The Aesthetics of Lugaflow Subculture and (Inter)National Representation

Serubiri Moses

Can Lugaflow represent Uganda nationally or internationally in the same way Chinua Achebe’s Things Fall Apart represents Nigeria nationally and internationally?
“I’m just trying to shape my own destiny, I’m trying to be my own Museveni.” – Karama – Noonya (I’m Searching)


Rappers, as authors of rap lyrics and performers of rap music, portray themselves as aggressive and assertive actors on the streets. In Kampala the rapper’s lyrics are based on the recent political events shaking up the streets of the city. As a listener of rap music, I grapple with the rapper’s identity in the face of Ugandan politics.

While the experience of listening to Hip Hop is the most obvious mediation with the rapper, it is ironically the most limiting. The listener is introduced to the rapper as an alter ego that stretches reality on the streets beyond normal comprehension. Thus, unlike the experience of reading the African novel, listening to Ugandan rap music requires an insider’s perspective.

The literature of Ugandan rap: its stories, biographies, metaphors, and dictations, remains known explicitly to the fraternity of rap listeners in Uganda, but obscure to those outside of this group. When Karama sings about “being his own Museveni” he does not refer to overthrowing the current Ugandan government, and must not be suspected for dissent. Instead, the rap lyric points to a more subtle analogy to being ‘my own dictator’ or wanting to ‘remain in power.’ These are subtleties that the average listener of Ugandan music can miss out on catching.

The fact that rap music in Uganda is associated with street culture and language immediately draws negative reactions from listeners. The rapper is then associated with the idle and disorderly: their integration into the mainstream is extremely difficult.

Because the Lugaflow rapper, as locally known, comes from the street, working primarily out of ghetto studios or performing at neighborhood rap cyphers, and part of a hidden fraternity of performers, producers and listeners, their music often takes the approach of documenting an ascent into the public mainstream posing impressions of ‘struggle’ along the way which denote Hip Hop.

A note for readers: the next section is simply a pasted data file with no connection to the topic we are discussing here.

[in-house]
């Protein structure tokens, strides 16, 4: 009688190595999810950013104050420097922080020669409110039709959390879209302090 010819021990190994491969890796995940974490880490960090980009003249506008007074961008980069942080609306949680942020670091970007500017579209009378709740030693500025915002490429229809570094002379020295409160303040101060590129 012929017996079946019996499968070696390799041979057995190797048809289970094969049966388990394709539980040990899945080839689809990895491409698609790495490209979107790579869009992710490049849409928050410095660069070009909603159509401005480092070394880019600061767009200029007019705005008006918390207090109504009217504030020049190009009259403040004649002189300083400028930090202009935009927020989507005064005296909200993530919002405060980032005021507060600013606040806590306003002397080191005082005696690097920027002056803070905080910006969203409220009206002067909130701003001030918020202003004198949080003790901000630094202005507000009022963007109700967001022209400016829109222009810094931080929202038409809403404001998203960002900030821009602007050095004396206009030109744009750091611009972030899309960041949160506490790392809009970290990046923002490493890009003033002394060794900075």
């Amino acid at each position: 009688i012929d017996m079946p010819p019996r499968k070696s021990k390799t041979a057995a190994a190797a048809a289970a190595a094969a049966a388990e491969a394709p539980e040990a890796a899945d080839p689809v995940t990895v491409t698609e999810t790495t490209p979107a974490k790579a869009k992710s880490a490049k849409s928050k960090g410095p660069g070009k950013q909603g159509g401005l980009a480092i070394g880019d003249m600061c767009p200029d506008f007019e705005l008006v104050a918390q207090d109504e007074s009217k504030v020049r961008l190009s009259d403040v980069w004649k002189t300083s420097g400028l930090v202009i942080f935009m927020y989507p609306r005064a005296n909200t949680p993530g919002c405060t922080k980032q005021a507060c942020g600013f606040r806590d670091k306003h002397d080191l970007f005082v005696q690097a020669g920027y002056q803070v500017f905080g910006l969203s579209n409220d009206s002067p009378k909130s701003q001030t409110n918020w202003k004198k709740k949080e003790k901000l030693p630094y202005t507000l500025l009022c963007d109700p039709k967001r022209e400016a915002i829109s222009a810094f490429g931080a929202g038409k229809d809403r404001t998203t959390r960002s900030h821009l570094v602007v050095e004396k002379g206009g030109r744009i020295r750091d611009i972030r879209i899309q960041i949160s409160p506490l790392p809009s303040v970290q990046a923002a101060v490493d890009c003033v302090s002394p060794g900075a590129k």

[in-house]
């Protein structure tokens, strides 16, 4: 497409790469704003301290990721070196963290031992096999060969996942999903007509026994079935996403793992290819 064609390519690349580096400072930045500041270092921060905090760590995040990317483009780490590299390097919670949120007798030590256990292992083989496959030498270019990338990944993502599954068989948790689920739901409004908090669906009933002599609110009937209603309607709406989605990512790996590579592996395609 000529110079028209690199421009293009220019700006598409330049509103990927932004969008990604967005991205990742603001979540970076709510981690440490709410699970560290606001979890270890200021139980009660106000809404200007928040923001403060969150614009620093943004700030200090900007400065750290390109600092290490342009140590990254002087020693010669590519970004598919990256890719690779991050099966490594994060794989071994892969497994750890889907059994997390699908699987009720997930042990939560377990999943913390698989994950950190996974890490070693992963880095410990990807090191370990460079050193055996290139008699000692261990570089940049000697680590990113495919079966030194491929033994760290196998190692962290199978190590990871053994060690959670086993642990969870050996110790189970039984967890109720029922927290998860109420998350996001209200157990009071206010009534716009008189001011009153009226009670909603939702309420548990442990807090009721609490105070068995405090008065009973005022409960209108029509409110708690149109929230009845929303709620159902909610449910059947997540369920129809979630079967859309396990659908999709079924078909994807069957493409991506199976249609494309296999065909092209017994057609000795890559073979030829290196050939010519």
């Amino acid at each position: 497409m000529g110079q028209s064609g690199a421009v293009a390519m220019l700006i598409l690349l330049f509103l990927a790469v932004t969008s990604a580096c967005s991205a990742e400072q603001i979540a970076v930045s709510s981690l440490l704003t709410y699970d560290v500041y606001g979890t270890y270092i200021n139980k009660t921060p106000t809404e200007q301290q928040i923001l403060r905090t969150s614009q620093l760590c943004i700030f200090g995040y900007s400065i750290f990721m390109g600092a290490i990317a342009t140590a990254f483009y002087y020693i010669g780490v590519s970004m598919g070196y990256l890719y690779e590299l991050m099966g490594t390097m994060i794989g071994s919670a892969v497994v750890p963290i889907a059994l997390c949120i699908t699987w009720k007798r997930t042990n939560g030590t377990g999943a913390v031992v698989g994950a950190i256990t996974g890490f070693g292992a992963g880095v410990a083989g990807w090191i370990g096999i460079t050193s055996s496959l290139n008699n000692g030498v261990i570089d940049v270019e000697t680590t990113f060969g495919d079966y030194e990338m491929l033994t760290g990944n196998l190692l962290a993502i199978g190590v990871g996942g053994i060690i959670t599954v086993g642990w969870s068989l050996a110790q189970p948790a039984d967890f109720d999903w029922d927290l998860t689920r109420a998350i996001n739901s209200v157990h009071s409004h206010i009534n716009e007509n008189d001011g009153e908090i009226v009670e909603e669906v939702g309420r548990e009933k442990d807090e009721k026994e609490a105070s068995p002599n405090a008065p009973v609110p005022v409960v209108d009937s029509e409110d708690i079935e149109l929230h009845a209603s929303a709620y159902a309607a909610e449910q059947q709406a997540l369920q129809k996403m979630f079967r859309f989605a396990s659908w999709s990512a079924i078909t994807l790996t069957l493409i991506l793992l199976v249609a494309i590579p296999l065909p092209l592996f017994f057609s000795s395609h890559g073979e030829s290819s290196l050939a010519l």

However, being a distinctly American culture based on particular migrations or events in American political and social history, Hip Hop often isolates local listeners who contrast the aggressiveness of rap against their local cultures of poetry, oral history and performance. Not at all surprisingly in Uganda is that rappers performing in English are discriminated against more than those performing in Luganda or Lusoga or Acholi, and other local languages. It sometimes looks like the fight between fans of Chinua Achebe’s Things Fall Apart and Amos Tutuola’s The Palm Wine Drinkard. And while Tutuola’s book is cult classic at home in Nigeria, Achebe’s postcolonial novel is the most published piece of African literature in the world. These diverse contexts stretch the imagination regarding the audiences or consumers of Hip Hop who play a definitive role in the music.

In Uganda, the Lugaflow (Ugandan rap in local languages) rapper is not chosen to represent Uganda politically or culturally, and therefore does not appear in the public eye as a Lugaflow rapper traveling across borders, voting or campaigning as such, but remains a unique cultural phenomenon functioning outside of mainstream politics and national culture.